Half glad of the distraction, I replied right away.
Just thought I’d contact her to explain weeding-gate.
Oh, I see. Cheers, bruv. Not sure she’ll listen to you. See previous text - she hates you. I love you.
I began texting Esme.
Esme. This is Isaac. Ricky wasn’t doing weed in the garden. He was weeding the garden. In fact he was pulling up dandelions to impress you. Forgive him. I think he’s still in love with you.
It felt good to be making him happy; a tiny ray of sunshine in the
darkest of skies.
I put down my phone, noticing Cillian wasn’t in his bed. I became aware of water running in the shower. He clearly couldn’t sleep either, and I wondered, for the first time in a while, if he would ever come to terms with losing his brother - if anyone ever really gets over losing someone they love.
The thrashing water behind the door became unsettling, making me feel cold and desperate as I thought of Dad – and I was glad when the water stopped. Moments later, Cillian appeared wearing a white bathrobe, a towel around his head in a turban.
‘You all right, son?’ he said, with a reassuring smile.
‘Does it get any easier, Cillian?’ I said, through a lump in my throat.
‘It will in time,’ he said. But for the second time, I heard the uncertainty in his voice.
Later that morning, Cillian piled his breakfast plate higher than the Eifel Tower, and ate in silence, whilst I nibbled on a slice of watermelon. I couldn’t bring myself to talk about what I’d seen in Phototime. It was far too painful, and I was relieved Cillian seemed to sense that, and didn’t push me to talk.
After breakfast, we drove to Aaron’s bungalow. I wanted to confront him, tell him what I knew.
Once there, we headed up the path, and I pounded the door with my fist. ‘Aaron!’ I yelled. ‘Aaron, I need to talk to you.’
Cillian put his hand on my shoulder. ‘He doesn’t seem to be here, Isaac,’ he said.
I continued to bang until my knuckles hurt.
‘Isaac – son,’ Cillian said, taking hold of my clenched fist. ‘Maybe we should go to the cops.’
‘And say what? That I’ve been into a photo and know what happened to my dad.’
‘Fair point,’ he said. ‘But we could get someone to come and check out these tours. Put an end to them.’
I was about to say it was far too late for that, when the door opened.
‘What’s all the noise about?’ It was Lisa, slim and small in skinny jeans, a cropped top, and a cap over her plaited hair.
‘Can we come in?’ I said.
‘What for? She sounded defensive. ‘We told you all we know.’
Surprising myself, I pushed past her and made my way to the lounge, Cillian on my heels.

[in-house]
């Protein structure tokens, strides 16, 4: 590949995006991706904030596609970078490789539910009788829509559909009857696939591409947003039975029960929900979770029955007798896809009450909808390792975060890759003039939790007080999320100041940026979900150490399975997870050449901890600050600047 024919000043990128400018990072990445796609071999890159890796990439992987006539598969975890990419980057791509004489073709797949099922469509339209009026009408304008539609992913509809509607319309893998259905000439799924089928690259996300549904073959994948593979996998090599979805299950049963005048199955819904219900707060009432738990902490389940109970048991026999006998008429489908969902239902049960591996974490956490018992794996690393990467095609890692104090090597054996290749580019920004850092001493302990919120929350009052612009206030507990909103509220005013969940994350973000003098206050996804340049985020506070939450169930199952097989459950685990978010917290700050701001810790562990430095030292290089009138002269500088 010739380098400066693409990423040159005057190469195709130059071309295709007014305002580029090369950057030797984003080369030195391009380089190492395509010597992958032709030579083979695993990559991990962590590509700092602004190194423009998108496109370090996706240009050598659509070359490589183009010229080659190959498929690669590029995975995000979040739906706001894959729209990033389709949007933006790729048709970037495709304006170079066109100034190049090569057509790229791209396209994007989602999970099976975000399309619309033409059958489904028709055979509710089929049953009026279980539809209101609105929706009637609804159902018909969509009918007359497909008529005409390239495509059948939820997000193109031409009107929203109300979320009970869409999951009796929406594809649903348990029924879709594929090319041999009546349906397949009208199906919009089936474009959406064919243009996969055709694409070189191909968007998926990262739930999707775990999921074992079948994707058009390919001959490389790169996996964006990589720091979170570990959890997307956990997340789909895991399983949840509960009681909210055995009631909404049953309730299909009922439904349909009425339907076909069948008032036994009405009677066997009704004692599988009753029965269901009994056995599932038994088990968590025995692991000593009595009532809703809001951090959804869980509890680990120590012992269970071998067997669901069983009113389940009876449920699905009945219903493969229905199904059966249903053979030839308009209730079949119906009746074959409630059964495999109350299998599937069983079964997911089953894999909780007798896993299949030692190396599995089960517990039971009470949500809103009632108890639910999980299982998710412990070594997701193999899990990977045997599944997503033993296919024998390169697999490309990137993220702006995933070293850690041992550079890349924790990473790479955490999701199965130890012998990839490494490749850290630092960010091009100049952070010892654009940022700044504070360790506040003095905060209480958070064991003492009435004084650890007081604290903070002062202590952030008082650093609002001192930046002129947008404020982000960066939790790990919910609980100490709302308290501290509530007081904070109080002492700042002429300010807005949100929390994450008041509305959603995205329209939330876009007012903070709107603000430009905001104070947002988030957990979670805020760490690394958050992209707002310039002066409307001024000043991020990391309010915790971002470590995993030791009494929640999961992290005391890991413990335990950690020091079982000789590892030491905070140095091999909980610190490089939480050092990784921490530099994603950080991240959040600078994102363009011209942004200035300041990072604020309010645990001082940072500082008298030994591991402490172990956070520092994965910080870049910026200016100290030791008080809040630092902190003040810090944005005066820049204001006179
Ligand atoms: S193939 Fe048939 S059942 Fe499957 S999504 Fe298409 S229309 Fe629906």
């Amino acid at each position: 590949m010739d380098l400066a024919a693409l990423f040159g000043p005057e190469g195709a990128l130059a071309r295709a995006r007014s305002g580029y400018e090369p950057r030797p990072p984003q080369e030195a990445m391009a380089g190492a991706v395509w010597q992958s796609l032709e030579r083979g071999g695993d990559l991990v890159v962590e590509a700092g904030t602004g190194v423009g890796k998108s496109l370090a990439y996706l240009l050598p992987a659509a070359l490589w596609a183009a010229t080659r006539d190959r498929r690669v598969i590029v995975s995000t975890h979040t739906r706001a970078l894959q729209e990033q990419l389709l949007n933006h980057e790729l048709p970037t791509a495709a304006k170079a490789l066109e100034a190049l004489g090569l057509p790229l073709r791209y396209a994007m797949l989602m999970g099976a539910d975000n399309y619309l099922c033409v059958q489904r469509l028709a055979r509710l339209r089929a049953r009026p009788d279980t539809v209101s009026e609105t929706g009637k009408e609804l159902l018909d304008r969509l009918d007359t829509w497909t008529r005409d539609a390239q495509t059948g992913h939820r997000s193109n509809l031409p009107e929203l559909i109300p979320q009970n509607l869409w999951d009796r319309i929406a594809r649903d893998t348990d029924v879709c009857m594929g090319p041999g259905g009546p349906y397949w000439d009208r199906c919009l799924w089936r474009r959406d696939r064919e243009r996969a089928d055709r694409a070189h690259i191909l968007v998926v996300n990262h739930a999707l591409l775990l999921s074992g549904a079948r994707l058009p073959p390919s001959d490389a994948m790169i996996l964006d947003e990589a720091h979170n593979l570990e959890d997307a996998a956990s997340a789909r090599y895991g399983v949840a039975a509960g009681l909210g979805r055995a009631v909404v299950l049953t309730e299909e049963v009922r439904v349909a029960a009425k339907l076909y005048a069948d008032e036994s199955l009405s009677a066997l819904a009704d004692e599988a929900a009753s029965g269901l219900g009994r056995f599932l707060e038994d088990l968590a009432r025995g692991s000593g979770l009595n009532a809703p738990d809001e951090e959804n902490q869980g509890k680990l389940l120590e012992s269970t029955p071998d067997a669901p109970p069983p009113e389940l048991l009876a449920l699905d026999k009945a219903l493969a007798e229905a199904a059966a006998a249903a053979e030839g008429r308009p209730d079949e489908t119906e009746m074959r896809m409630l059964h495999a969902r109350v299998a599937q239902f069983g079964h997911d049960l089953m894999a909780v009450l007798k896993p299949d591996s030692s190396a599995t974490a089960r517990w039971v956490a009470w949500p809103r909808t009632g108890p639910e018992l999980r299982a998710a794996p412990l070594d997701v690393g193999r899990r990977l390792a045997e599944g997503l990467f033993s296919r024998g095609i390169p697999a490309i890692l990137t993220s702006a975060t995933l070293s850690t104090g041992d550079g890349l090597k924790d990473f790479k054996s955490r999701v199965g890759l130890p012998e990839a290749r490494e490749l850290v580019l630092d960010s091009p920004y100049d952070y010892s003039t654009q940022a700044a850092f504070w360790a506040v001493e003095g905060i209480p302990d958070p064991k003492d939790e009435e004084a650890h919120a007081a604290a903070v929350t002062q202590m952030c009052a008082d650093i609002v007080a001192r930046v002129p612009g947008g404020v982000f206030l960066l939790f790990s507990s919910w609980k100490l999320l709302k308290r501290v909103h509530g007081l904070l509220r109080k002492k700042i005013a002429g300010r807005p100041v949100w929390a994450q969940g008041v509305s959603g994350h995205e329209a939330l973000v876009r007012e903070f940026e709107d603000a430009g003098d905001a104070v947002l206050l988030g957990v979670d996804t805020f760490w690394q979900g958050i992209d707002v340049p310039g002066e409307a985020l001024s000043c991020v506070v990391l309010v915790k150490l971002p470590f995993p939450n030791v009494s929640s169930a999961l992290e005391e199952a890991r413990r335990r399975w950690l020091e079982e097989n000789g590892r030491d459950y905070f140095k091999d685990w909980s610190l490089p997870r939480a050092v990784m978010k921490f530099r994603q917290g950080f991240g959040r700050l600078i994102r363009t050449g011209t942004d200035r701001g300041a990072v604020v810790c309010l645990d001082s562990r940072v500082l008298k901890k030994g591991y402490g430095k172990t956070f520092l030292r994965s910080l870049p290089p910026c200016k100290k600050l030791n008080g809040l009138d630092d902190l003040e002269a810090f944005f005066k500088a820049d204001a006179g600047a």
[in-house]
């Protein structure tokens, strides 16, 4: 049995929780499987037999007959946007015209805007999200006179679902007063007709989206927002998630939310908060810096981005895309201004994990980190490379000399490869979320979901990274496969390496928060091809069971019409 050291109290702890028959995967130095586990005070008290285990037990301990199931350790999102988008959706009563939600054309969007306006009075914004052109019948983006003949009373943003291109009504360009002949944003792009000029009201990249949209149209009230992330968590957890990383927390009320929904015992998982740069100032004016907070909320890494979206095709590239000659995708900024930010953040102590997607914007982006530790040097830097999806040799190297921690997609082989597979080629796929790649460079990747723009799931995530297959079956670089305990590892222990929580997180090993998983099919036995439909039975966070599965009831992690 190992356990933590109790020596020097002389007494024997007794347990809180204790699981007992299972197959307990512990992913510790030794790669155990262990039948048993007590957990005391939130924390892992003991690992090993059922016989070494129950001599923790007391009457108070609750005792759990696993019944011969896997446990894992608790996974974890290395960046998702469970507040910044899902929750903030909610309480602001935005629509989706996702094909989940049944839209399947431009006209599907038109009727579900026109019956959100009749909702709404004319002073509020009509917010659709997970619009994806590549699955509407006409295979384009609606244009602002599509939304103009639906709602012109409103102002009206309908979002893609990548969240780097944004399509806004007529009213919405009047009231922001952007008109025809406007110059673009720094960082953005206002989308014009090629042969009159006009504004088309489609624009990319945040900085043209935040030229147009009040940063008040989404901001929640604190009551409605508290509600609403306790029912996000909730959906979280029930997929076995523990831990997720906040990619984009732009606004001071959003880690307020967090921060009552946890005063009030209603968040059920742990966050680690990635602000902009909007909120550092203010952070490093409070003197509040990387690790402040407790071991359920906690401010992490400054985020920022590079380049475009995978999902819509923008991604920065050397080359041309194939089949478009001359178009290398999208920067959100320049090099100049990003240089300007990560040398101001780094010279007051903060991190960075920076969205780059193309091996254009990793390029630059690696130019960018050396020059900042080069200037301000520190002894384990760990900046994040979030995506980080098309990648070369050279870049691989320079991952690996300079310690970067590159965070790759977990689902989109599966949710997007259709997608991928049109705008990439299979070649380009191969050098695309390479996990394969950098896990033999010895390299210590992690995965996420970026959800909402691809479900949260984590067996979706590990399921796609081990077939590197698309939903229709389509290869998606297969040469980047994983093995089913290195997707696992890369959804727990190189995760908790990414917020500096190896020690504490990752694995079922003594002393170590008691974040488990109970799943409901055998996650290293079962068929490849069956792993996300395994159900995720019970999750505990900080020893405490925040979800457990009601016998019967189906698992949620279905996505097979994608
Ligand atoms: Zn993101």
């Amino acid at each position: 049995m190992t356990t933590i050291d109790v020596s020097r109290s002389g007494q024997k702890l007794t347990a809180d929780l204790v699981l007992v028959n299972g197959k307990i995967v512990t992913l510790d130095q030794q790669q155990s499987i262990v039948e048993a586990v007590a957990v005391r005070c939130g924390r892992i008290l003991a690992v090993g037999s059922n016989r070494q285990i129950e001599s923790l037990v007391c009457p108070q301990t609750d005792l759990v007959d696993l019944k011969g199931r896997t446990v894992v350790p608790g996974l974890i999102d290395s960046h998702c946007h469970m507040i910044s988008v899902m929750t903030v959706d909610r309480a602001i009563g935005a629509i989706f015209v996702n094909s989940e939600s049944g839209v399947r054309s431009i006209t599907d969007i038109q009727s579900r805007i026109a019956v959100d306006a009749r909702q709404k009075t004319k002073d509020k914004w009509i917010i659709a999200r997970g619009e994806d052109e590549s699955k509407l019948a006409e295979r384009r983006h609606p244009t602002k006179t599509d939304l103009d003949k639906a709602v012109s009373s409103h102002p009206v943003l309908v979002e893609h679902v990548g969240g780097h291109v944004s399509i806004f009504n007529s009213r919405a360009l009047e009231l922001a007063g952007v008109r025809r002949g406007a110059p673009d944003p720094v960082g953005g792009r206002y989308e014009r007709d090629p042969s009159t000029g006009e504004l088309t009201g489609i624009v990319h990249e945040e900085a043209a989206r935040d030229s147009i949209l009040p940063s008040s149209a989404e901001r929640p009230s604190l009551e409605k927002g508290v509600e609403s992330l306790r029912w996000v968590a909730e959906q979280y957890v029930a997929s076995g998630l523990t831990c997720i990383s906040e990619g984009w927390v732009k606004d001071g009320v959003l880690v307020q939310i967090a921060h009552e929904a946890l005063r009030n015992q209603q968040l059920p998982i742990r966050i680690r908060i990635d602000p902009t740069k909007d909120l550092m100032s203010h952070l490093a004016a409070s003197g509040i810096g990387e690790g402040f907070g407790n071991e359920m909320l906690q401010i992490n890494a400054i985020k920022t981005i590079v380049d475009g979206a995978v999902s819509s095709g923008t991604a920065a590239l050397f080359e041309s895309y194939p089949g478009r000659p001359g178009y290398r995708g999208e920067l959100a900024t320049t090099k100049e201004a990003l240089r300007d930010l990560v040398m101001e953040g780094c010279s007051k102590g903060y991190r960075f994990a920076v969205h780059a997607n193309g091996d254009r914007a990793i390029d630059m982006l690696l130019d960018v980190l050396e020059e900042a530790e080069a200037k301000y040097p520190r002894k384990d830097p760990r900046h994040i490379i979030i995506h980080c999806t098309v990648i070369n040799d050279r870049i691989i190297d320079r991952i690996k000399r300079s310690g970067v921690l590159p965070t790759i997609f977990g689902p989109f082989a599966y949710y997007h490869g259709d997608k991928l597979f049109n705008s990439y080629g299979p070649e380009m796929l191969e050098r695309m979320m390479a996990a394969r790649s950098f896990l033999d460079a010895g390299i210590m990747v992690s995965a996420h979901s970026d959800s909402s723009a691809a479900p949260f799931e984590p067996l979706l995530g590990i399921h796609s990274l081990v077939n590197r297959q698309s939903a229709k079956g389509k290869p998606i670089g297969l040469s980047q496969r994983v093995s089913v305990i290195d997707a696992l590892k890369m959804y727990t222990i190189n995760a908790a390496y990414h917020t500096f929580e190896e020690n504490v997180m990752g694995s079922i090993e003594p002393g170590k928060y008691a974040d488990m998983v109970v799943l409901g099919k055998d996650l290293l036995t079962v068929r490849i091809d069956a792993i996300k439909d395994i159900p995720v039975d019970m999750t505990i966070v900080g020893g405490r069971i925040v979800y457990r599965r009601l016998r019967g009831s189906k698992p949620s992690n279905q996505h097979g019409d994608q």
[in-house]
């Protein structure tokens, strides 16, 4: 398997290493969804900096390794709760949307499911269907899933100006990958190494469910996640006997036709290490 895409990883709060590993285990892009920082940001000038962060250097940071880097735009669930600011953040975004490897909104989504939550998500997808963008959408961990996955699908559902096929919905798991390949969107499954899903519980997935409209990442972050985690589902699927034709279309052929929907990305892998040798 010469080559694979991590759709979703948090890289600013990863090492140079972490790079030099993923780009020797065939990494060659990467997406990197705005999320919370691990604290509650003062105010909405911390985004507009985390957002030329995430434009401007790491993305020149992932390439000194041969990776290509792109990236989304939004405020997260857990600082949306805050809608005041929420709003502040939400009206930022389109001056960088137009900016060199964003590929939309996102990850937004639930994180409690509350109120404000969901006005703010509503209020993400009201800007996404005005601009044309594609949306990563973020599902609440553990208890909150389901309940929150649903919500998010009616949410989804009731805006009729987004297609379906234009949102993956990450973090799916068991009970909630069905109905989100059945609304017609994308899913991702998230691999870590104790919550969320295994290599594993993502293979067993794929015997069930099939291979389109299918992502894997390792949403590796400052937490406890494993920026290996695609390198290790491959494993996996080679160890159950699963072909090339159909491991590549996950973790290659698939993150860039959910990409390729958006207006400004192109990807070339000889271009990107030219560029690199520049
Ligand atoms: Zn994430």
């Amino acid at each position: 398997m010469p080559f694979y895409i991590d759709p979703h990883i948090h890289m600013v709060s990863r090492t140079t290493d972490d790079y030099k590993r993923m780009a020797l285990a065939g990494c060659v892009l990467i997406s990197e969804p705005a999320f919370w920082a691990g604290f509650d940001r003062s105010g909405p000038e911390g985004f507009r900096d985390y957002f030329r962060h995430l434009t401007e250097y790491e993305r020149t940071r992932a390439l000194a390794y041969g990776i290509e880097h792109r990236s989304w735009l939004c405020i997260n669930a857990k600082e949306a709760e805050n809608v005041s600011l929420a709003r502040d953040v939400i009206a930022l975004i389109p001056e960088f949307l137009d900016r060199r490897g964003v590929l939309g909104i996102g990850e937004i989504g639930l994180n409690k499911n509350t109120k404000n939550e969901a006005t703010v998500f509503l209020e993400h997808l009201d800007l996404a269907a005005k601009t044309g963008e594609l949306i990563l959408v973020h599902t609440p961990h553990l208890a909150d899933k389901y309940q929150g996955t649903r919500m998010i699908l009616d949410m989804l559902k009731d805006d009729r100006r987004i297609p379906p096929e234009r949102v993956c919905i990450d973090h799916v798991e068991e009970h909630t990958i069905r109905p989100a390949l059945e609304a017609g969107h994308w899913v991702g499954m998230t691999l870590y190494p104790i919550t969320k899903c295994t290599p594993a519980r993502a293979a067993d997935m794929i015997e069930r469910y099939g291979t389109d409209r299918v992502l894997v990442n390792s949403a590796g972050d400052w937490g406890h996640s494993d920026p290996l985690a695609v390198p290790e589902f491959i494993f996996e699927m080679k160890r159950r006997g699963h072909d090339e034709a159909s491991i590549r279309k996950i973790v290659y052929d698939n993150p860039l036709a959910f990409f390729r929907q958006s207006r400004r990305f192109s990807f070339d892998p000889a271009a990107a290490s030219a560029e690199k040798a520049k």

Lisa dashed in behind us. ‘You have no right to barge in like this,’ she said. ‘This is our home. I’ll call the police.’
‘Not if I call them first,’ I said. ‘Your brother’s responsible for the death of my father. He could be done for manslaughter, Lisa. I want to know the truth. Where’s my mum?’
She took a deep breath, and sat down. ‘I have no idea,’ she said, picking at her fingers, refusing to meet my eye.
‘Your brother led my dad somewhere he shouldn’t have gone to. It’s his fault he’s dead!’ I was aware I was yelling. ‘He shouldn’t even be in business.’
‘Now wait a minute,’ she said, rising, her eyes narrowing to slits. ‘Your dad has – had – a tongue in his head. He chose to take that tour, and you can’t prove otherwise.’
My heart sank. Was she right?
‘Now get out,’ she yelled.
‘We’re wasting our time here, Isaac,’ Cillian said, and I knew he was right. The brother and sister were guilty as hell, but it was clear Lisa didn’t know where my mum was.
Outside in the car, Cillian rang the police, and I listened as he told them how The Prowess of the Blues were running tours without proper safety regulations, taking tourists to restricted areas.
‘Will they do anything?’ I said, as he hung up.
He shrugged. ‘They said they would pass on the information to The Blue Mountain Police, who take things like this very seriously.’
We sat in the car for some time in silence, my adrenalin racing too fast to drive. I looked at Cillian, who was facing forward, so still.
‘Do you think she could be at the canyon, Cillian?’ I said. ‘Up there in the mountains.’
‘Do you want to go look? We can go together.’
I shook my head. ‘The Blue Mountains are vast. Where would we begin searching?’ My voice broke. ‘I refuse to believe she’s up there,’ I said. ‘Because If she’s been there all this time, without contact…’ My voice trailed off. It didn’t bear thinking about.
‘Keep positive, son,’ he said. ‘Can you think of anywhere else she might be?’ He screwed up his face, as though searching his thoughts. ‘Think, Isaac. Where would your mum go?’
‘They travelled the world.’ I shook my head. ‘How can I possibly know which places were more important to them – to her? I wouldn’t know where to begin.’
We continued to sit in silence, and I could almost hear Cillian’s mind whirring. Mine had drawn a blank.
‘Adaminaby?’ he said, suddenly. ‘You said she was at her happiest there.’
‘Happy valley.’ Hope surged through me. Could she be there?
Cillian’s eyes brightened. ‘I reckon we could be there before nightfall, if you put your foot down.’
‘Sounds like a plan,’ I said, indicating to pull away. I wasn’t sure he was right, but at least we’d be doing something. ‘Let’s grab our stuff from the hotel, and get going.’